This essay discusses the political process behind the Chile Declassification Project initiated by President Bill Clinton in 1999 and concluded during fall 2000. With the release of over 150,000 pages of sensitive records, Clinton's Chile Declassification Project became one of the largest discretionary executive branch releases of records on any country or foreign policy issue. The worldwide attention to Augusto Pinochet's detention in London put an international onus on the United States, whose classified government archives could provide pivotal evidence for Spain's efforts to finally bring the general to justice. Under increasing pressure from Congress, the families of the victims of the Pinochet regime, as well as human rights advocacy groups, Clinton authorized a major review and release of secret documents on Chile for the sake of historical transparency and support of Chile's truth and reconciliation process. In February 1999, the president authorized, and his administration initiated, the Chile Declassification Project.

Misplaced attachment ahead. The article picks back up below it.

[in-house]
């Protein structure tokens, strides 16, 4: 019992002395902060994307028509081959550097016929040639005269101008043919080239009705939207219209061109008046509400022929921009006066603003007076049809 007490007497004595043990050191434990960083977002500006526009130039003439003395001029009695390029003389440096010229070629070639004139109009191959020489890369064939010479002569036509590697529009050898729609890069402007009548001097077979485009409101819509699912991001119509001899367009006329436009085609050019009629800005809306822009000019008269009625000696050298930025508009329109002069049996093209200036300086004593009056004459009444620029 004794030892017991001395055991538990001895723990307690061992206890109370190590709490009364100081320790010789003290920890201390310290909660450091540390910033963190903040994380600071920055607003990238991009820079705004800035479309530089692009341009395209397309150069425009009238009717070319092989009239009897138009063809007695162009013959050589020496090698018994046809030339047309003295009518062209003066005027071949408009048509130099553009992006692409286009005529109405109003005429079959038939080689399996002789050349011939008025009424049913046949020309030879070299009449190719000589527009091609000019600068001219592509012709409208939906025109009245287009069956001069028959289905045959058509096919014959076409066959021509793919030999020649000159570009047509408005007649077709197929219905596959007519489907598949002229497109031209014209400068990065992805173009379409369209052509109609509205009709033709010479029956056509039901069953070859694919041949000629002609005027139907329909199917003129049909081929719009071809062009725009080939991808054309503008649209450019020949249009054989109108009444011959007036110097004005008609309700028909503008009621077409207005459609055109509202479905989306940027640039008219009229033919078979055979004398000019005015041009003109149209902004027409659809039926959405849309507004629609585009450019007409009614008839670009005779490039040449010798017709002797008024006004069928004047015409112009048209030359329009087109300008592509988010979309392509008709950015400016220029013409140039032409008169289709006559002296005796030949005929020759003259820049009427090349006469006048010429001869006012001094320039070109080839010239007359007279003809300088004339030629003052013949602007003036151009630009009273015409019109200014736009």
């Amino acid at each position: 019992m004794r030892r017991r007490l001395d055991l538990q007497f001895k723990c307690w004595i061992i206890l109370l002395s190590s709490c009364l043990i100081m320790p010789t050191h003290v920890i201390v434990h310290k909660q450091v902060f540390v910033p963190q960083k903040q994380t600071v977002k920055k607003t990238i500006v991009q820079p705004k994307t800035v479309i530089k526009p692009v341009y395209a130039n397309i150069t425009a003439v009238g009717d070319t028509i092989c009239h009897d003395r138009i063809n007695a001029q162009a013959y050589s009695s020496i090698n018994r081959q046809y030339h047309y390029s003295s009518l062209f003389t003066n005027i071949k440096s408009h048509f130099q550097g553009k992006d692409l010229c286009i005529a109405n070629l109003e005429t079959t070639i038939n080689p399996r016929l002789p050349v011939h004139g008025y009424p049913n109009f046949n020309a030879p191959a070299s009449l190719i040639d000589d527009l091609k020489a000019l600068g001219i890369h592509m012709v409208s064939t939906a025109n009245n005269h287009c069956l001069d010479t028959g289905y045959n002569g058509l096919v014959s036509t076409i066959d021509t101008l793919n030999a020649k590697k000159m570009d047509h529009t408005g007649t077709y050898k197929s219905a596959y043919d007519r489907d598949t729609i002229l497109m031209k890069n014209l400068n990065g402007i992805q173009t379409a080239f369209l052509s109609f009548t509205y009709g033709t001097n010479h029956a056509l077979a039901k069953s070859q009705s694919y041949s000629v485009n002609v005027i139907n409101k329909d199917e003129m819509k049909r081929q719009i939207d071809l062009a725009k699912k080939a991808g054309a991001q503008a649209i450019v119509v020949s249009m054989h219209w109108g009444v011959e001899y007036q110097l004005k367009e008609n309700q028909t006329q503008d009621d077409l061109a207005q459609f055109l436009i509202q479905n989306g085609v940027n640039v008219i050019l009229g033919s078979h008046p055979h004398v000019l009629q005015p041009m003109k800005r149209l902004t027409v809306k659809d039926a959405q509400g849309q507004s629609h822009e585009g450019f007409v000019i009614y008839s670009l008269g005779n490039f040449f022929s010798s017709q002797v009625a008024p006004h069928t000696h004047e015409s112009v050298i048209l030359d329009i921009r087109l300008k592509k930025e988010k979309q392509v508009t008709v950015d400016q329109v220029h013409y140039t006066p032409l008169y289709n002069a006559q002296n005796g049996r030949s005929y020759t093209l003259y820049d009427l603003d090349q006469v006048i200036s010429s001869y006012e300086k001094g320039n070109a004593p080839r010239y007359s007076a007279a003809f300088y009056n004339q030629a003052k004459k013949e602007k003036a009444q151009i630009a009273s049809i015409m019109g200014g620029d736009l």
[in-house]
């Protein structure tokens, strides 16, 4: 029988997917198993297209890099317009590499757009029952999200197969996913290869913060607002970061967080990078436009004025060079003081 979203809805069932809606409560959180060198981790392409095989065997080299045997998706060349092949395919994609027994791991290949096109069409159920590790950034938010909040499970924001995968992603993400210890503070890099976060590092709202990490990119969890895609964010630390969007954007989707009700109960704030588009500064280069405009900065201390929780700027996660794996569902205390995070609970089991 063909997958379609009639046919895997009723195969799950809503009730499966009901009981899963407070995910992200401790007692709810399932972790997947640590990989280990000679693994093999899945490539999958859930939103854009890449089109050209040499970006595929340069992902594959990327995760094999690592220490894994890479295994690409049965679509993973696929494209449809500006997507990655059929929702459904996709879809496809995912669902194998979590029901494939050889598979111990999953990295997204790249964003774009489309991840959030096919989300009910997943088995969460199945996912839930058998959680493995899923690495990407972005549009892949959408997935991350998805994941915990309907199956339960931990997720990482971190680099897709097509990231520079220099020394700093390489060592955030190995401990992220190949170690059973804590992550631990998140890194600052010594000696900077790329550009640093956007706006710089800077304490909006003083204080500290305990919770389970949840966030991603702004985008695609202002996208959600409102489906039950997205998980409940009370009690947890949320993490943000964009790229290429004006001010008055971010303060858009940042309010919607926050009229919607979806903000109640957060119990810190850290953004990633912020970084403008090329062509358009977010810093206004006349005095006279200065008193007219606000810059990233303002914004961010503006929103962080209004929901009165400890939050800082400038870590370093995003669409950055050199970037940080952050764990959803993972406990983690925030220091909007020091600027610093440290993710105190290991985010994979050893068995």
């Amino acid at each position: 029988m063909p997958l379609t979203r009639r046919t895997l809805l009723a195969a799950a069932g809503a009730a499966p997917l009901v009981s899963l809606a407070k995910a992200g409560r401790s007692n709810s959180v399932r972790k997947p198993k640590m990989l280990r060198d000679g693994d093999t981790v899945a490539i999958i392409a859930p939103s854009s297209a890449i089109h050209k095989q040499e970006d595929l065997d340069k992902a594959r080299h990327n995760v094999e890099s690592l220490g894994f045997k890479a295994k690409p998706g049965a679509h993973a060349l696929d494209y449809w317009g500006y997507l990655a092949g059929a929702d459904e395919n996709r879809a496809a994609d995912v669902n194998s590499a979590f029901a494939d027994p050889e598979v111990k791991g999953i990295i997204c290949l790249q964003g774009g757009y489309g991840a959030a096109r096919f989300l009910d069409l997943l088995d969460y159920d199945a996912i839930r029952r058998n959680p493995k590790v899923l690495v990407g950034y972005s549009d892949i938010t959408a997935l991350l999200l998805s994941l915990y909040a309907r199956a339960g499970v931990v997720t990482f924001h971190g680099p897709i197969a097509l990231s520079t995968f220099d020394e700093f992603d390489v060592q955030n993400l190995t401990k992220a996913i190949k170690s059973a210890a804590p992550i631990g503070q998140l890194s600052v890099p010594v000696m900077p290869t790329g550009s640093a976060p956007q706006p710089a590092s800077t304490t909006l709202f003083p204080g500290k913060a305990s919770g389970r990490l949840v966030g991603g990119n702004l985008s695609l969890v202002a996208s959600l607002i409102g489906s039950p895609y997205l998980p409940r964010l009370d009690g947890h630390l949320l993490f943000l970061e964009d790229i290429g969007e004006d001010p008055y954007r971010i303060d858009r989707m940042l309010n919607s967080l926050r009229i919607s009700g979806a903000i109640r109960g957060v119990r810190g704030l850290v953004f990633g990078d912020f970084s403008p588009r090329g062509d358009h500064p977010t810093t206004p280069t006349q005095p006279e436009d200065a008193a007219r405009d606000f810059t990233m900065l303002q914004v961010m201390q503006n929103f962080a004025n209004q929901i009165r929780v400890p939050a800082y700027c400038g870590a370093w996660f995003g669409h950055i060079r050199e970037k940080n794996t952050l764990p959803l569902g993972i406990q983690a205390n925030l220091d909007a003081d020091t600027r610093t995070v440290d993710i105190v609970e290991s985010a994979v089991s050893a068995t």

1 January 2016
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Peter Kornbluh; The Declassified Pinochet File: Delivering the Verdict of History. Radical History Review 1 January 2016; 2016 (124): 203–216. doi: https://doi.org/10.1215/01636545-3160071
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